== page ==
I want to point out one thing about this. A lot of people will say, okay, yeah, it’s true. We load up a lot of creatives because one of them will win and we don’t know in advance. They’ve got a whole group of creatives which is the winner. So we let Facebook pick that is the core behind dollar a day, which is you think you know? Not true, right, and what performs best on the web isn’t necessarily the best on social. So you have to take things that have already worked like Eric said, and then let Facebook or Google or whatever platform kind of determine what works best with their audience. So everyone understands that that’s a one-on-one kind of thing, yet people don’t follow it. But here’s the more advanced insight. Go to the next one where you’re showing that one ad. Notice this, it’s not that we’re getting a lot of link clicks or the engagement rates high. Yes, those are all initial factors, but look at this. Do you see that that thing has more shares than comments? Why is that so important?

Eric Shanfelt:
I’m curious to get your thoughts on that, Dennis.

Dennis Yu:
So we did some research off of several trillion impressions. I think we have a hundred times more data than Cambridge Analytica. I don’t think many people know that–I could have been banned or whatever.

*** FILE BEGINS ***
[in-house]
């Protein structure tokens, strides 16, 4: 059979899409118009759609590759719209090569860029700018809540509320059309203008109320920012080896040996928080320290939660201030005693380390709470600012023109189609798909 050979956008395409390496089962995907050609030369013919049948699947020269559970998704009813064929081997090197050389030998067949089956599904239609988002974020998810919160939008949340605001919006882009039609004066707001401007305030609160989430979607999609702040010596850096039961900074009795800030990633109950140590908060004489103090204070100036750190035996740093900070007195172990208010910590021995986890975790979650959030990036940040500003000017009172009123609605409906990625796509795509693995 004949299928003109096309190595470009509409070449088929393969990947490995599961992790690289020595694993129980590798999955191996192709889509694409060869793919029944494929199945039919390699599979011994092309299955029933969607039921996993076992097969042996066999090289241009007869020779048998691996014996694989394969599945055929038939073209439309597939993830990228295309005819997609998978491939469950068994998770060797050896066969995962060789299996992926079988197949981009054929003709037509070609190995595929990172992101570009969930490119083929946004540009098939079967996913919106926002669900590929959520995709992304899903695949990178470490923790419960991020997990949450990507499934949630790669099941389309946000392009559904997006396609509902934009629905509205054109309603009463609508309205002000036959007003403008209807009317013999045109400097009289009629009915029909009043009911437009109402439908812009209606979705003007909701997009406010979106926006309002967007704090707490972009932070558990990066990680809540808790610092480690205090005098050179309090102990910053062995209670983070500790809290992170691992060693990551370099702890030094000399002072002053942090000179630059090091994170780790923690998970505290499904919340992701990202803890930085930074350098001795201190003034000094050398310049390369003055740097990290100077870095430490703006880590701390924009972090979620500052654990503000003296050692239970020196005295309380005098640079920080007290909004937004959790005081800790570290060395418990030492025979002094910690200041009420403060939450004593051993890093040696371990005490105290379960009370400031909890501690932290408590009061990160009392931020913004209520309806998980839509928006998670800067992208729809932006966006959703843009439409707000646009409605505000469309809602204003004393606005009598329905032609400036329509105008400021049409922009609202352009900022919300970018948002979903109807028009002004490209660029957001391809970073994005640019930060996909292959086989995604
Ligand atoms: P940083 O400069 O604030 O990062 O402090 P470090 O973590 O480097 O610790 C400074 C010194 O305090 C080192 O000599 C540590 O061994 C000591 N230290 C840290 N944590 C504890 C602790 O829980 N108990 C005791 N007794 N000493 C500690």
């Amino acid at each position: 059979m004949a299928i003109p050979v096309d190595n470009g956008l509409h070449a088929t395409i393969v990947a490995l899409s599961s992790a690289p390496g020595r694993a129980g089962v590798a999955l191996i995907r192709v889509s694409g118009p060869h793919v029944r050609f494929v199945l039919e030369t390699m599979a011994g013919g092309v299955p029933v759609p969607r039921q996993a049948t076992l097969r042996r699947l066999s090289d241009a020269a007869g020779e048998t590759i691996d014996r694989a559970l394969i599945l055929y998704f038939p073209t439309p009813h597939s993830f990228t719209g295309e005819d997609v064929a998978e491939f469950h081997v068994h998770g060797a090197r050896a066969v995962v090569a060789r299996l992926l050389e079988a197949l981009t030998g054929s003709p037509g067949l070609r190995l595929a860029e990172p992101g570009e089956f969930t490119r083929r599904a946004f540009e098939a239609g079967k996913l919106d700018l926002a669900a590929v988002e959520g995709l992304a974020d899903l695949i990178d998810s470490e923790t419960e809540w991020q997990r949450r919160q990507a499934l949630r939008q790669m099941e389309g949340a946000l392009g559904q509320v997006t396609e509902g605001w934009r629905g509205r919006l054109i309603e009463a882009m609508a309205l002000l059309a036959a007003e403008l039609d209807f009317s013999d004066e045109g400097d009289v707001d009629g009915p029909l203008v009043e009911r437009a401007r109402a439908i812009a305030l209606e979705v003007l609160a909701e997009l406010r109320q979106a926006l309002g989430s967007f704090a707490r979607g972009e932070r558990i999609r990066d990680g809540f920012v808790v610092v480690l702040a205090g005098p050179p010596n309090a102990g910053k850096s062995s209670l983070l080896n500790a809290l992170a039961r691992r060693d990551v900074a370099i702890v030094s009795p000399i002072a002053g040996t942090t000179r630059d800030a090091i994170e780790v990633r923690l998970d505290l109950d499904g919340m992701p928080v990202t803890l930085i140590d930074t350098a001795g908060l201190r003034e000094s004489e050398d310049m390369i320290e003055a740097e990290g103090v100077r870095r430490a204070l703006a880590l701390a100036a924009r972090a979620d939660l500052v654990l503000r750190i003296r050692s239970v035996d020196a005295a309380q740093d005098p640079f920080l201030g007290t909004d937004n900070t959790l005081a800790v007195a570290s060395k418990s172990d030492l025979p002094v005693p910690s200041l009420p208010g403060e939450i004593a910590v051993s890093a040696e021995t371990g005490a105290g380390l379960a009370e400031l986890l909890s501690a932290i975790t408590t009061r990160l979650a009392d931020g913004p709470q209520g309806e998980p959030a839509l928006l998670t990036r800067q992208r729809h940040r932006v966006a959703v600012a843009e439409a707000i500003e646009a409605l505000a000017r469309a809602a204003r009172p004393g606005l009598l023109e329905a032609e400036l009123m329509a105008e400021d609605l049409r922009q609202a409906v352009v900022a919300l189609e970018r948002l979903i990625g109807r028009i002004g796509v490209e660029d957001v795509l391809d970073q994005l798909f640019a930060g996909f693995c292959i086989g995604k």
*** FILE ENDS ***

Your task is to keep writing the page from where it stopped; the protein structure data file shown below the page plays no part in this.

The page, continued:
Eric Shanfelt:
Don’t tell anybody. There’ll be another investigation.

Dennis Yu:
I’ve done political campaigns, but nothing dirty, nothing. I mean nothing that if anyone were to share, I’d be like, I can’t believe Dennis worked on so-and-so’s campaign, but here’s this. So we found that a “like”, everything is a point driven kind of system to a degree. So a like is worth one point. A comment is worth six and a share is worth 13. And if you think about it, that makes sense. I had it confirmed with some engineers at Facebook. So a share is basically treated on Facebook as another post. It has its own post ID. It’s as if when they hit share from a technical standpoint, that’s like them making their own post, they’re putting their own personality and reputation behind it when they hit share. A share is a super, super like, if that makes sense.

Eric Shanfelt:
Yeah, I see that.

Dennis Yu: